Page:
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Gotion High-Tech Signs MOU for Big Battery Factory in Morocco

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The Morocco Agency for Investments and Exports announced this week that Morocco has signed a Memorandum of Understanding (MOU) with Gotion High-Tech for the development and establishment of an industrial ecosystem for the production of batteries for electric vehicles as well as for stationary storage applications. The Head of Government, Aziz Akhannouch, presided over the signing ceremony of the MOU. The MOU between Morocco and Gotion High Tech seeks to define the scope of the gigafactory project as well as the associated ecosystem.

The MOU was signed by the Minister Mohcine Jazouli, the Moroccan Investment and Export Development Agency, and Gotion High-Tech. It is the first step towards the signing of an investment agreement for the project that would be close to 65 billion dirhams (US$6.4 billion) which will create more than 25,000 new jobs in Morocco. The Minister for Investment, Convergence and Evaluation of Public Policy said, “This Memorandum is a necessary first step prior to the signing of an investment agreement, which should allow for the launch of a Gigafactory capable of consolidating the country’s position in the automotive sector.”

The President of Gotion High-Tech, Mr. Li Zhen, said, “The group looks forward to contributing to the global development of green mobility solutions. Gotion is also prepared to collaborate with Morocco on this project to contribute to decarbonization and the development of innovative energy solutions.”

Image courtesy of Morocco Agency for Investments and Exports

Reports say the plan is to have a gigafactory with an annual capacity of about 100 GWh. This would be a really positive development for Morocco and the continent of Africa. Morocco has been growing its automotive sector, and already several international OEMs have assembly plants in the country. Morocco wants to be the leading producer of motor vehicles on the continent, and these plans for the establishment of a big battery factory will put it in a strong position to really grow its automotive sector, given the global push toward electric mobility.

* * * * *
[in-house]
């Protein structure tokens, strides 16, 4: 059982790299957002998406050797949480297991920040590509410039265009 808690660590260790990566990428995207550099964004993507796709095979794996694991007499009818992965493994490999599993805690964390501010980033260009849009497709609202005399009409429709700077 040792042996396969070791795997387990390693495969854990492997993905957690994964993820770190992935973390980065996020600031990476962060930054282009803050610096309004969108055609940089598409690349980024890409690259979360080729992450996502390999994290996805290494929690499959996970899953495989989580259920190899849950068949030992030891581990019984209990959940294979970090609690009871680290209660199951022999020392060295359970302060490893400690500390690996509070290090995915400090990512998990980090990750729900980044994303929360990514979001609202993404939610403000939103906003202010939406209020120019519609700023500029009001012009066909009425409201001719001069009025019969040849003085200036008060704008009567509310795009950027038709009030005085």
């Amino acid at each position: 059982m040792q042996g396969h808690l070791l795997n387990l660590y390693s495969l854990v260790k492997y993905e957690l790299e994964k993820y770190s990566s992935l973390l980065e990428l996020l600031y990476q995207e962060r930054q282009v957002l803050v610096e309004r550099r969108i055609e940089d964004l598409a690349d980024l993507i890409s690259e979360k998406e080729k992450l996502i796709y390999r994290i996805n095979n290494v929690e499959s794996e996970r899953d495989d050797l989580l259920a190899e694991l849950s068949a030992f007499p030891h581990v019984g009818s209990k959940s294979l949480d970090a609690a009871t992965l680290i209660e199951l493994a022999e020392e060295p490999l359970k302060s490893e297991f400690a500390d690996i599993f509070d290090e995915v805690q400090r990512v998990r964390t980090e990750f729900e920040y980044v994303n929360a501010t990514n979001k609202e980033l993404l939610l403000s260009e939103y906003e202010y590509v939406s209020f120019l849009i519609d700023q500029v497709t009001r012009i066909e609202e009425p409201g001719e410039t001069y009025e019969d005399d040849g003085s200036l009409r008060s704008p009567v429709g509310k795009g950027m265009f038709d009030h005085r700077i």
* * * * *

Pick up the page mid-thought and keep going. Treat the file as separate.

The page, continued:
The Citroen Ami, an all-electric small city car, is already made in Morocco and exported to several European countries. It is also used locally by companies such as the Morocco Post for last-mile deliveries. It has a sibling called the Opel Rocks-e which is produced at Stellantis’ plant in Kenitra, Morocco.

Stellantis is also opening a factory in Algeria. Algeria is positioned as one of the key contributors to Stellantis’ Middle East and Africa (MEA) Dare Forward 2030 strategic plan. As the automotive manufacturing and assembly sector grows in North Africa, it could create a critical mass to host a battery factory in the region.

There is also a big market for scooters in Morocco for both personal transportation and delivery services. There are currently over 2 million internal combustion engine scooters in Morocco. Companies like E-Moto are working to help transition this fleet to electric. Rising fuel costs have been a big factor in recent times, as these have helped solidify the business case for consumers to switch to electric scooters. For example, for one to go 100 km on an ICE scooter at the current fuel prices of $1.3 per liter, one needs to spend around $4, compared to about $0.40 to go the same distance on an electric scooter at the current electricity prices of $0.15/kWh in Morocco. So, it’s 10x cheaper to ride electric! Then there is maintenance as well, where on an ICE scooter one generally spends $7 to $8 per 1,000 km on oil changes, etc., whereas on an electric scooter one only spends about $15 for every 5000 km. A local battery factory could help provide cells for these scooters as well, helping to increase the local content of locally assembled scooters.

Gotion High-Tech recently launched its L600 Astroinno LMFP battery cell and pack at the 12th Gotion Technology Conference in Hefei, China. The manganese-doped LMFP Astroinno battery is capable of powering an electric car for up to 1000 kilometers. It’s really great to see one of the big players in the battery industry looking to set up battery production ecosystems in Africa.

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Remeredzai Joseph Kuhudzai has been fascinated with batteries since he was in primary school. As part of his High School Physics class he had to choose an elective course. He picked the renewable energy course and he has been hooked ever since. At university he continued to explore materials with applications in the energy space and ending up doing a PhD involving the study of radiation damage in High Temperature Gas Cooled Nuclear Reactors. He has since transitioned to work in the Solar and Storage industry and his love for batteries has driven him to obsess about electric vehicles.


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